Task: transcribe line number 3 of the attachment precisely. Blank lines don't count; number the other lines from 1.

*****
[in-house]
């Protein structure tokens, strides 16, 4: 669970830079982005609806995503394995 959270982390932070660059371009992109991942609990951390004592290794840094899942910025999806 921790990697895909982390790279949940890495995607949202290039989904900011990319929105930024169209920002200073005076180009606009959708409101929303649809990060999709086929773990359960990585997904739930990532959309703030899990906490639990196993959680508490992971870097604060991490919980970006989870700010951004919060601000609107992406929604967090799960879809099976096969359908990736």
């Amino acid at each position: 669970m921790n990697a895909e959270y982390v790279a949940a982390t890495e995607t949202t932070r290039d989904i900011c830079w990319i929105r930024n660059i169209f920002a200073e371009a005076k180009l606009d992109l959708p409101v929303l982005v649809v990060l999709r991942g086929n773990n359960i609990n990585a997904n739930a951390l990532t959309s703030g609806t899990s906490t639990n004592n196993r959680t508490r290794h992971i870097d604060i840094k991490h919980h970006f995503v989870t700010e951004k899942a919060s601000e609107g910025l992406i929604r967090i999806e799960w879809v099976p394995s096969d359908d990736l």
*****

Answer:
């Amino acid at each position: 669970m921790n990697a895909e959270y982390v790279a949940a982390t890495e995607t949202t932070r290039d989904i900011c830079w990319i929105r930024n660059i169209f920002a200073e371009a005076k180009l606009d992109l959708p409101v929303l982005v649809v990060l999709r991942g086929n773990n359960i609990n990585a997904n739930a951390l990532t959309s703030g609806t899990s906490t639990n004592n196993r959680t508490r290794h992971i870097d604060i840094k991490h919980h970006f995503v989870t700010e951004k899942a919060s601000e609107g910025l992406i929604r967090i999806e799960w879809v099976p394995s096969d359908d990736l």